Animikiins does not use matches to start his fire. Matches could get wet and fail to start. Lighters had not been invented in 1866. Animikiins uses flint, "the striker," and a knife, "the steel," to start his fire. Watch the video to see how this is done. Important! Never start a fire without adult supervision, always use a safe place, and ALWAYS be sure your fire is completely cold before leaving it.  (This annotation contains a video)
What can you infer from the dialogue and the characters' actions? 
Animikiins solved two problems in this chapter. One, he survived his plunge into the frozen water. Two, he found the moose that will feed his family. However, he quickly encounters another problem. Moose are huge animals weighing hundreds of pounds. How does the author increase the plot's suspense in the last two lines of the chapter?  (This annotation contains an image)

THREE: Reunion

Everyone notices how Omakayas sets out a large bowl of stew for Animikiins even though he is not present. What does this detail demonstrate about their point of view? 
Animikiins is trapped by the blizzard in the forest. His family is trapped by the snow in their home with very little food. How does the author build tension in the highlighted paragraph? (This annotation contains a video)
In order to travel over the deep snow, Omakayas wears snowshoes and takes a toboggan and her dog. The primary document below is a drawing of how Native people traveled through heavy snow. Notice the snowshoes on the leader's feet, the dogs in their harnesses, and the toboggan, a type of long sled.  (This annotation contains an image)
Here the author, Louise Erdrich, uses two forms of characterization to describe the relationship between Animikiins and Omakayas. "They hurled themselves together and held close" is an example of indirect characterization. Erdrich shows that the characters love each other through their actions. "They treasured each other very deeply" is an example of direct characterization. Erdrich tells the reader directly how the characters feel. Both types of characterization are important tools authors use to develop characters. In the next paragraph, Erdrich writes, "Animikiins had glared at her, starving, on that day so long ago." Is this quote an example of indirect or direct characterization? 
Here is another primary document, a photograph of an Ojibwe family outside of a winter wigwam. This picture was taken in 1885 somewhere on the St. Croix, a river in Minnesota and Wisconsin. What details can you identify in the picture that have appeared in the first three chapters of "Chickadee"? (This annotation contains an image)

FOUR: Small Things

How do the words "sneak," "evaded," "ditched" and "hidden" influence the tone of the selection?   
Do you like maple syrup on your pancakes? Have you ever wondered where it comes from? Every year in the northern United States and Canada, people "tap" the maple trees with a tool called a spile. Before there were metal spiles like the one in the picture below, people made spiles from wood. After placing a spile in the tree, the tree weeps sap. People collect the sweet sap and boil it down in large kettles to make syrup and candy.  (This annotation contains an image)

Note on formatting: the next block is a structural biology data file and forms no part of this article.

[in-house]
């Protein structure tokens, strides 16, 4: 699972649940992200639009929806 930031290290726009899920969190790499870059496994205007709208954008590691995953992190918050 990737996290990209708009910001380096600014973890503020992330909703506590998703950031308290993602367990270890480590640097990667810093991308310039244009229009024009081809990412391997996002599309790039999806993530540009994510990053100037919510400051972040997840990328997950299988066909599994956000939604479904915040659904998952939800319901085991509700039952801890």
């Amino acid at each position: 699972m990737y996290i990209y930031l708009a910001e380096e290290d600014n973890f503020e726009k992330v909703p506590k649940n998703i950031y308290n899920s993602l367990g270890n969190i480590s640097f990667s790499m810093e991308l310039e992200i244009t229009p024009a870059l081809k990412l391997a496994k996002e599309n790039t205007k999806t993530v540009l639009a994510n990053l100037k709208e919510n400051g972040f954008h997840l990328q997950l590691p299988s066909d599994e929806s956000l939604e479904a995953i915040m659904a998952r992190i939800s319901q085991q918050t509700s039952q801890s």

The words Anishinabeg and Ojibwe refer to the same group of people. Both words are used by characters in this book. Below is a map showing where Ojibwe people have lived.  (This annotation contains an image)
"Small things have great power" is a theme the author repeats throughout the novel. Pay attention to how Chickadee's understanding of this theme changes as the plot progresses. 
How does the author's descriptions impact the mood of the text? 

FIVE: Sons of Zhigaag

How does old Zhigaag react to Chickadee and Nokomis laughing at his "comical" appearance? 
Makoons ties old Zhigaag's moccasins together. Old Zhigaag's moccasins may have looked something like this.  (This annotation contains an image)
How does this sentence develop the plot? 
The Catholic priests Omakayas visits wore black and carried a Rosary, a string of beads used to help people remember prayers.  (This annotation contains an image)

SIX: The Way It Happened

How do all the characters change when the two men arrive at where the boys are hiding? 
The Zhigaag brothers smoke pipes that may have looked like the ones below.  (This annotation contains an image)
How do the characters' actions impact the plot in this sentence? 
How could the two big Zhigaag brothers carry Chickadee away with only two horses? Horses can carry heavy loads, so Chickadee probably rode with one brother for while, then rode with the other.  (This annotation contains an image)

SEVEN: The Chase

The Stolen Child is a poem by Irish poet William Butler Yeats. The poem tells the story of a boy taken by fairies. Read the last stanza of the poem. How is the boy in the poem similar to Chickadee?"Away with us he's going,The solemn-eyed:He'll hear no more the lowingOf the calves on the warm hillsideOr the kettle on the hobSing peace into his breast,Or see the brown mice bobRound and round the oatmeal chest.For he comes, the human child,To the waters and the wildWith a faery, hand in hand,For the world's more full of weeping than he can understand." 
Two Strike is a woman who chooses to live her life differently than most of the other women in her culture. In 1866, it was unusual for a woman to work outside of the home. Today, things are different. Many women enjoy hunting and fishing in the outdoors.  (This annotation contains an image)

EIGHT: Bouyah

How does the change in setting impact Chickadee?